Department of Labor

Inspector General Washington. D.C 20210

JAN. 16, 1998 MEMORANDUM FOR: J. DAVITT McATEER Assistant Secretary for Mine Safety and Health CHARLES C. MASTEN Inspector General Review of Selected Procurement Issues Mine Safety and Health Administration Report No. 12-OEI-98-MSHA



This memorandum presents the results of a review by the Office of Inspector General (OIG), Office of Evaluations and Inspections, of selected procurement actions of the Mine Safety and Health Administration (MSHA). The review, initiated in response to a congressional referral, did not confirm the allegations that MSHA intentionally circumvented building construction thresholds requiring congressional approval or engaged in widespread fragmentation of procurements. We concluded that the concerns raised in these areas were based upon information which was generally inaccurate or not currently valid. Since no issues requiring corrective action were identified during this review, this memorandum report is provided for information purposes and does not require a response. I. Background

The Assistant Secretary for Mine Safety and Health requested that the OIG review the concerns raised in correspondence, dated August 2, 1996, from Congressman Daniel Schaefer. This report presents the results of the fourth in a series of reviews addressing the issues forwarded by the Congressman. Our review included interviews with selected MSHA personnel and analysis of procurement files, logs, contracts, and related documentation at MSHA’s Beckley, WV;. Denver, CO and Arlington, VA procurement divisions. Our review was conducted in accordance with the Quality Standards for Inspections published by the President’s Council on Integrity and Efficiency. II. A. Review Results Building Construction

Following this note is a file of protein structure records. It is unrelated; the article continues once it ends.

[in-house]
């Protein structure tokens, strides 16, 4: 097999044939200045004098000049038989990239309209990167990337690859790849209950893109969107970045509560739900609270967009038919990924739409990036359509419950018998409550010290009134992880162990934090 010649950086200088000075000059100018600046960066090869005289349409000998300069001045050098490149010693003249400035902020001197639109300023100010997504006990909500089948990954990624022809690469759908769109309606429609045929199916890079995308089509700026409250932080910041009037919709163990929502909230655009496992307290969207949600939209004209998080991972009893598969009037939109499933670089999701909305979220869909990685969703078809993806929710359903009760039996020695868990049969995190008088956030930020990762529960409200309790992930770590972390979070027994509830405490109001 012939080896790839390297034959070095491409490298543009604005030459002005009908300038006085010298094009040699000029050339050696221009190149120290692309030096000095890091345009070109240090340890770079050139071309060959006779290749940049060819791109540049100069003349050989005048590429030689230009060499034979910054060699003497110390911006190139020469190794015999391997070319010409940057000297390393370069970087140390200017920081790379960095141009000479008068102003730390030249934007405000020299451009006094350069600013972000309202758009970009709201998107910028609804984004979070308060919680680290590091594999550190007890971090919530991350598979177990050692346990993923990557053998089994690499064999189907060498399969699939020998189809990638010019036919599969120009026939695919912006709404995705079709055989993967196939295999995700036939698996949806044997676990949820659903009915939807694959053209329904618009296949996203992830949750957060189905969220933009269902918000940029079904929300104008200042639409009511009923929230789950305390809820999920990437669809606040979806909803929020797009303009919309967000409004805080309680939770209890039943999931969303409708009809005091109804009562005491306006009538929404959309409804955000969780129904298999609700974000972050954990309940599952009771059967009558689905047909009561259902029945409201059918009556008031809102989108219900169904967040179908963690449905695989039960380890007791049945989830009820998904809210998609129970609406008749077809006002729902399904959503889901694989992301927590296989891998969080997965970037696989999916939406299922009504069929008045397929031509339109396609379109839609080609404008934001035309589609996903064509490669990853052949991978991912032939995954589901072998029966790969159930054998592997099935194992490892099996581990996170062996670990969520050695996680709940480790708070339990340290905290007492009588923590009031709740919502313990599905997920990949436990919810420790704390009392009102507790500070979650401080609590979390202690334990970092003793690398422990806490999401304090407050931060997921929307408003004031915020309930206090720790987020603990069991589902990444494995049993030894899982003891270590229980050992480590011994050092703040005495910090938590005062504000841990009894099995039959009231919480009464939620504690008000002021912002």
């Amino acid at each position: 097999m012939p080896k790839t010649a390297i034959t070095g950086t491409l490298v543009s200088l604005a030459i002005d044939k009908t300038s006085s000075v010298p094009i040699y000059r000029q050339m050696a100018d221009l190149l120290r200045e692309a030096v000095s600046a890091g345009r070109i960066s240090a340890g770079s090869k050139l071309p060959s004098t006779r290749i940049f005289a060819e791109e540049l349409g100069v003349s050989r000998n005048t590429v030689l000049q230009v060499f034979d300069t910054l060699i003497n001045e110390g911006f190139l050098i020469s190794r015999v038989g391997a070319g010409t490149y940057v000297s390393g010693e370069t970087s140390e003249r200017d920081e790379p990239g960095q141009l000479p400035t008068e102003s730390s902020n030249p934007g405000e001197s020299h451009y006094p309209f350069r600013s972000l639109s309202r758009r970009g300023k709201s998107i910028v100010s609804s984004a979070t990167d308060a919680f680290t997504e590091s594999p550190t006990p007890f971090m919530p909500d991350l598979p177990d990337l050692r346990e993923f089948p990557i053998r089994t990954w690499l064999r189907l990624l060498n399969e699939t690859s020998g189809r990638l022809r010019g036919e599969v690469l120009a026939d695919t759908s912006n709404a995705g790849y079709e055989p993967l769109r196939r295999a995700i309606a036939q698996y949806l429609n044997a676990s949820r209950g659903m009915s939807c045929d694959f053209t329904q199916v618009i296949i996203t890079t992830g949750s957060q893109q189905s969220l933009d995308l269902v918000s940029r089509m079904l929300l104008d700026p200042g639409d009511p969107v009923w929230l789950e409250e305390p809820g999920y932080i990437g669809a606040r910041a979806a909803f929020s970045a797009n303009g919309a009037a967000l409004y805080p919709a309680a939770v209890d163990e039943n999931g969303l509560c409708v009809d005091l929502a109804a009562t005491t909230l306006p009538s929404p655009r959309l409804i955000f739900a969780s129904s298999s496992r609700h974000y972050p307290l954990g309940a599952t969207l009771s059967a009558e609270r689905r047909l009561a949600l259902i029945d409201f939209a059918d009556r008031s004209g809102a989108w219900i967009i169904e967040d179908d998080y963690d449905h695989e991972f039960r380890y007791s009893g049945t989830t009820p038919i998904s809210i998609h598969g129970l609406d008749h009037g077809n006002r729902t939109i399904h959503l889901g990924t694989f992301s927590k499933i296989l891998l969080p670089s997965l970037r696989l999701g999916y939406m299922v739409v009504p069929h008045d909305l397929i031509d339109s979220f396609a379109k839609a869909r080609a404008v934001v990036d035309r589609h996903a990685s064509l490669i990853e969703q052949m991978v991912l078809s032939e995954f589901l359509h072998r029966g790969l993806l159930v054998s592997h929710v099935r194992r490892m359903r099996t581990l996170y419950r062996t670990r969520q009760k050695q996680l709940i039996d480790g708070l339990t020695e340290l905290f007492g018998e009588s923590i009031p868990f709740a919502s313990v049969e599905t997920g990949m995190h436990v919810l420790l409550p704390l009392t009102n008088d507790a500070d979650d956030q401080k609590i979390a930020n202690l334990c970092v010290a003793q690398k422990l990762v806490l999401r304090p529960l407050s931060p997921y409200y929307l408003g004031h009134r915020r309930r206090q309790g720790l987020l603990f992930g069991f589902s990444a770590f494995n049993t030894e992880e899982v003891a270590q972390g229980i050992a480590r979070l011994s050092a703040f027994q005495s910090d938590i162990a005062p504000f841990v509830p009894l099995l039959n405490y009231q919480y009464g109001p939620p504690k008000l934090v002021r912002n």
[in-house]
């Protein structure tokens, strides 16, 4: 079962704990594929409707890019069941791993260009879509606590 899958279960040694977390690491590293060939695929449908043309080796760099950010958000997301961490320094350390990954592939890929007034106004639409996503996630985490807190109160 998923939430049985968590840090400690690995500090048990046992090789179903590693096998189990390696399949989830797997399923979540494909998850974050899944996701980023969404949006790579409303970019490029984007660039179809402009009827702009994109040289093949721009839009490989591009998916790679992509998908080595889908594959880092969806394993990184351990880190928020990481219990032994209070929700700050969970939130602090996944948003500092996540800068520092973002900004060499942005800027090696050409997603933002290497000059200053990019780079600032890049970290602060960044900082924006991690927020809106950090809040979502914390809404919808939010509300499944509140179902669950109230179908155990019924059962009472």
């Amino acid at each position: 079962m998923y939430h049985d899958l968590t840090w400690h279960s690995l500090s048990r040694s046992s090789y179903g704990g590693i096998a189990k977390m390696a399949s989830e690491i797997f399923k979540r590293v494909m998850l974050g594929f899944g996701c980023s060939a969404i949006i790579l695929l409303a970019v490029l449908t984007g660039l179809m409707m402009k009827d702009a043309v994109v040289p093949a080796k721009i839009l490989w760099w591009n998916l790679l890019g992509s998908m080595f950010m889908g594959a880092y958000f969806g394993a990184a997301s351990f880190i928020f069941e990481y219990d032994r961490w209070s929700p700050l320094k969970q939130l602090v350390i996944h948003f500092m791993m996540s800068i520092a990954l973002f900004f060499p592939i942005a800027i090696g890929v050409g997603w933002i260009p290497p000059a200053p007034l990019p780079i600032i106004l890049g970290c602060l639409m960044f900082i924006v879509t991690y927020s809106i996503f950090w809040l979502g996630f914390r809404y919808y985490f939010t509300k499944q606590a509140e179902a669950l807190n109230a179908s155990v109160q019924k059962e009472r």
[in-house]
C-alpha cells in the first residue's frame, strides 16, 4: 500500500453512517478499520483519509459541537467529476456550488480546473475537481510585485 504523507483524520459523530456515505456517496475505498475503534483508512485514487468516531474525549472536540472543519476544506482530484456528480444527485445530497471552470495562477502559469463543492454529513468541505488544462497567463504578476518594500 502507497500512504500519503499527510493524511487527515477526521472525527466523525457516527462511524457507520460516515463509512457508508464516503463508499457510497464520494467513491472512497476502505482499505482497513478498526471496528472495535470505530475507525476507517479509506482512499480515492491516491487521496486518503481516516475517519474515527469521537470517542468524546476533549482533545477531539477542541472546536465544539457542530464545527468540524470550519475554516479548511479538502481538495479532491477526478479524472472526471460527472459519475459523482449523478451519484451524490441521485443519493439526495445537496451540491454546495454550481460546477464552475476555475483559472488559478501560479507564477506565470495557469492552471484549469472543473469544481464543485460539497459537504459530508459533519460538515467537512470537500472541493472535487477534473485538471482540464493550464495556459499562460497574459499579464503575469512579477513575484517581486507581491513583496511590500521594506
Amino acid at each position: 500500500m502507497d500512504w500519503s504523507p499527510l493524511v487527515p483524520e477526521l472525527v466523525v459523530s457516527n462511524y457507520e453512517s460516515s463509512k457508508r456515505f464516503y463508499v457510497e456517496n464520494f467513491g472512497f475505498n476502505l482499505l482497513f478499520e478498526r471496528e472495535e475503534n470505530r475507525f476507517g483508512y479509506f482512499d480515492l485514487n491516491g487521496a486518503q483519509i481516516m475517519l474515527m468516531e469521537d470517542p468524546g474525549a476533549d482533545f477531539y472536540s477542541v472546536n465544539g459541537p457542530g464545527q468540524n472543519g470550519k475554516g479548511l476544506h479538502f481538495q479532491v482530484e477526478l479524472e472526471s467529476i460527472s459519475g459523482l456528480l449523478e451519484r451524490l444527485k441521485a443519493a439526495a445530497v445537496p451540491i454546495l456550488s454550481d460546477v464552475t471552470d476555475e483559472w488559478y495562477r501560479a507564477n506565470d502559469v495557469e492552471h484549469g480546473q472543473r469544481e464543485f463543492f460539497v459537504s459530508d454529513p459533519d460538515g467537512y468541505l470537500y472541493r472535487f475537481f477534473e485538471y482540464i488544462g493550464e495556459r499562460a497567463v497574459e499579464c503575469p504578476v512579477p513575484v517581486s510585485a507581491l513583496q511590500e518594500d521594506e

Our objectives in evaluating the issues surrounding building construction projects previously initiated by MSHA in Bruceton, PA and currently underway in Trideiphia and Beckley, WV, were to determine whether these procurement actions complied with existing Federal budget and procurement laws, regulations and guidance. The concerns that MSHA had not obtained required congressional authorizations for the projects, raised in the correspondence forwarded to us, were based upon inaccurate or incomplete information. No indications of other procurement compliance issues pertaining to the construction projects came to our attention during this review. Our review of MSHA’s procurement records regarding construction at the Bruceton Safety and Health Technology Center for the past ten years did not confirm the congressional constituent’s contention that new building construction in the early 1990’s was incremented into three contracts totaling approximately $1.2 million. Analysis of the documentation from MSHA’s official contract files and logs, disclosed that a contract for $409,000 was awarded in September 1987 to construct a building (#38) to house MSHA employees at the Bureau of Mines complex. Further analysis, as well as interviews with MSHA officials, did not support the complainant’s position that when the building was expanded (roughly doubling the floor space) in 1992, at least three additional contracts, each under $500,000, were awarded to complete construction. Our review determined that two contracts totaling $547,200 were let in July 1993 to construct an addition to Building #38. While the correspondence states that each contract was let for less than $500,000 to stay below the congressionally mandated limit of one-half million dollars and avoid requiring congressional approval, in fact, our review confirmed that the threshold the General Services Administration (GSA) administers had been raised from $500,000 to $1.5 million in 1988. Under the US Code, Title 40, Public Buildings, Property, and Works; Chapter 12, Construction, Alteration, and Acquisition of Public Buildings, congressional approval is required for such proposed projects that involve a total expenditure in excess of $1.5 million. Our review did confirm the constituent’s information that Commerce Business Daily (CBD) notices would appear in the very near future soliciting bids for construction projects at MSHA’s Beckley and Tridelphia, WV sites. However, the complainant’s position that these additional incremented construction contracts are expected to be in violation of the $500,000 new